A tenant in a commercial premises signed up for a lease for a term of two years, with a right of renewal of a further two years.  Three years passed and the landlord then gave notice to terminate the lease, arguing that the right of renewal hadn’t been exercised in the time period provided by the lease, and that they and the tenant had impliedly agreed to simply have a periodic/month by month lease.

The tenant took legal advice about their rights.

What is a Right of Renewal?

Many tenants that seek to enter into commercial leases will negotiate for a right of renewal. This right of renewal is an option that is granted to the tenant to enter into a new lease with the landlord after the initial term comes to an end. It is not an extension of the existing lease.

When a commercial lease includes a right of renewal clause, the landlord does not have a choice whether or not to grant the renewal of the lease when requested by the tenant, provided that certain conditions are met. For tenants, a right of renewal ensures that a business has security in its location for that period of time.

Right of Renewal vs Extension of Lease

A renewed lease term under a right of renewal is treated as a new lease.  This is to be distinguished from an extension to the lease, which sometimes parties will negotiate to extend the current term of a lease.

If you are a tenant entering into a lease, it is vital to consider the potential outcome you would like to achieve.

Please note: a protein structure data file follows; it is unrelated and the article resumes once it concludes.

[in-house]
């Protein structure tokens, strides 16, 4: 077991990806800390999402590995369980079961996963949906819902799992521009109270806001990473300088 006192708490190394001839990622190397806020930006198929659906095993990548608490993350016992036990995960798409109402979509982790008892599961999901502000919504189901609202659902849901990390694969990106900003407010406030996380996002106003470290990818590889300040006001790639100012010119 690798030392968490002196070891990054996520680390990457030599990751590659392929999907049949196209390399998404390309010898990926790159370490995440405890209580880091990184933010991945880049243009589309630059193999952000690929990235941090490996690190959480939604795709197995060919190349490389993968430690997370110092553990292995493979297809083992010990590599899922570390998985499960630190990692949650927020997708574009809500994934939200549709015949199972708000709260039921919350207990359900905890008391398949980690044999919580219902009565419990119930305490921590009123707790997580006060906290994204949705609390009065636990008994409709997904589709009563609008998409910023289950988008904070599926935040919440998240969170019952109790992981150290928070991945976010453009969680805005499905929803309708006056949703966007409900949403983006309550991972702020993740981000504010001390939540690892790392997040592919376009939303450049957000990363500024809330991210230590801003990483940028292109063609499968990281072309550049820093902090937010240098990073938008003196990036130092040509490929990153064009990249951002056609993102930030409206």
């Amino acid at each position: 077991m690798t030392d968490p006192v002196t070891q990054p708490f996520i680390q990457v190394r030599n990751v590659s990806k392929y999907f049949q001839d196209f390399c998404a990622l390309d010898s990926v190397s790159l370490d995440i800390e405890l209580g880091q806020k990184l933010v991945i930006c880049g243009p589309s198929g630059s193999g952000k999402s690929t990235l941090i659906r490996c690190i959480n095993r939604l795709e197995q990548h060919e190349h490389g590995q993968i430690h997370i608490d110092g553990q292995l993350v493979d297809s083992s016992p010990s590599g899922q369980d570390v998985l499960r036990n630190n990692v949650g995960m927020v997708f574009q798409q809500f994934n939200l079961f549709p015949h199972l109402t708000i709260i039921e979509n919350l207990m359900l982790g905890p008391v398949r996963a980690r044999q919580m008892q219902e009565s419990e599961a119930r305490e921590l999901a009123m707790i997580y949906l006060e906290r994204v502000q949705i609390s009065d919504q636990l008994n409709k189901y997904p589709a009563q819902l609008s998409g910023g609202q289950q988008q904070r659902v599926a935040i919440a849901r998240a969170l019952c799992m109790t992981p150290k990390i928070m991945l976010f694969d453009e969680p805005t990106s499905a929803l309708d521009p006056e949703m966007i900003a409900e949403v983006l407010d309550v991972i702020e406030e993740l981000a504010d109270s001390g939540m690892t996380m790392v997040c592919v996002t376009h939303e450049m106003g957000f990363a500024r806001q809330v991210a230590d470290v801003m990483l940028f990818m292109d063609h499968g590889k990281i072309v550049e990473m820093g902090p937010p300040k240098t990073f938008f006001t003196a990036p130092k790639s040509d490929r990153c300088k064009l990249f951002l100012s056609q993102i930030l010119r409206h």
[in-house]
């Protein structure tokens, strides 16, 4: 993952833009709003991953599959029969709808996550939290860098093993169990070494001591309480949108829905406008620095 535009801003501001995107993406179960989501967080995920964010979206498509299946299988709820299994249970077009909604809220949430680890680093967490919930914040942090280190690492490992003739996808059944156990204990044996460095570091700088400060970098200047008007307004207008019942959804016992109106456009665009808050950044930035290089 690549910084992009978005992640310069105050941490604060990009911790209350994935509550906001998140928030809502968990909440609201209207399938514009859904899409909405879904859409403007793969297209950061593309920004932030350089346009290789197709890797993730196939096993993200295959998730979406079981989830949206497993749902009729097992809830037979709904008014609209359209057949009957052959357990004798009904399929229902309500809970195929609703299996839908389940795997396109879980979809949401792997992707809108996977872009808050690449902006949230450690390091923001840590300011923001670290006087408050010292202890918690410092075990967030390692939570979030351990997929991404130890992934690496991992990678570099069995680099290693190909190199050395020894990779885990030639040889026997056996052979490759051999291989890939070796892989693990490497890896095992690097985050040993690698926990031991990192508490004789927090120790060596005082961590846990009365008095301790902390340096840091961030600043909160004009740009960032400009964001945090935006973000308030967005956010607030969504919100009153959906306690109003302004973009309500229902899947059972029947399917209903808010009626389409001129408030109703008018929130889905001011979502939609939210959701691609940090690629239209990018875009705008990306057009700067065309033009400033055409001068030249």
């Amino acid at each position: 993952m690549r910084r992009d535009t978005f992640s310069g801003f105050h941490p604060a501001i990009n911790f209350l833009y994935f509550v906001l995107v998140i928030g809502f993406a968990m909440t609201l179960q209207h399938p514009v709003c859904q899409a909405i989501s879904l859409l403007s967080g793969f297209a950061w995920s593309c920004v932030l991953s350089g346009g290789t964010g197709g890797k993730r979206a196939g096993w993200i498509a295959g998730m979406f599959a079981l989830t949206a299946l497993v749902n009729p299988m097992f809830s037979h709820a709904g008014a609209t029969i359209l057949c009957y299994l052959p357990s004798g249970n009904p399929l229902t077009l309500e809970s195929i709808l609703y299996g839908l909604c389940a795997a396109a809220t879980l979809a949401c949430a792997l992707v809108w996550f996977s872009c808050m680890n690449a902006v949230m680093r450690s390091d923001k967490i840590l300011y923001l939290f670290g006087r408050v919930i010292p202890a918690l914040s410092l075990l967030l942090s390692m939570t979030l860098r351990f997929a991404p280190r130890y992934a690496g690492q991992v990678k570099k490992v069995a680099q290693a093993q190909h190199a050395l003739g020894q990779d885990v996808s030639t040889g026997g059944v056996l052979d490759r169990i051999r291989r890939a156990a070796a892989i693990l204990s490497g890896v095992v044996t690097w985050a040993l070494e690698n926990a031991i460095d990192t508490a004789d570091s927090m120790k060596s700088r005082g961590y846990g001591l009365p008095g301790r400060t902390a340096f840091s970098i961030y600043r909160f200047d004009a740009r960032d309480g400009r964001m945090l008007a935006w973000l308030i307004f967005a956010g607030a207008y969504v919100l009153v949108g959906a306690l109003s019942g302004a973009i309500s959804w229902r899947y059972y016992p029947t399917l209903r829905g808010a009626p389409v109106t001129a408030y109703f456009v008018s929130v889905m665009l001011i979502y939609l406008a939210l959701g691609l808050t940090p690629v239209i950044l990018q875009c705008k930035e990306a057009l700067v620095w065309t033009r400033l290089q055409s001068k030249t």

What is typically Included in a Right of Renewal?

Most right of renewal clauses will provide a procedure for a tenant to abide by. These typically include:

1. Preconditions: Any preconditions that must be met for the tenant to maintain the right of renewal. For example, the contract may state that the tenant cannot have breached any covenants under its lease.

2. Time Frame:  A minimum time frame for giving notice that the tenant will exercise their right of renewal. Generally, landlords will require three calendar months’ notice of your intention to renew the lease; and

3. Writing: The landlord may require that you provide notice of renewal in writing.

What if my Landlord Refuses My Right of Renewal?

If you have abided by the procedure and the conditions that have been specified in your lease, then your landlord cannot refuse your notice of the right of renewal.

If the landlord unjustifiably refuses to grant a new lease when the renewal has been exercised properly, the tenant can apply to the Court for relief under the Property Law Act 2007 to order a renewal of the lease.

The tenant in the example above had not adhered to the requirement to give notice, so would be unlikely to be able to challenge the landlord’s position.

In deciding what option is best for you, it is important to ensure that the lease reflects the true nature of the agreement to avoid any unintended consequences. If you have any concerns about what you are signing then we recommend obtaining legal advice before finalising a lease.


Leading law firms committed to helping clients cost-effectively will have a range of fixed-price Initial Consultations to suit most people’s needs in quickly learning what their options are.  At Rainey Collins we have an experienced team who can answer your questions and put you on the right track.

Claire Tyler and Charlotte Cameron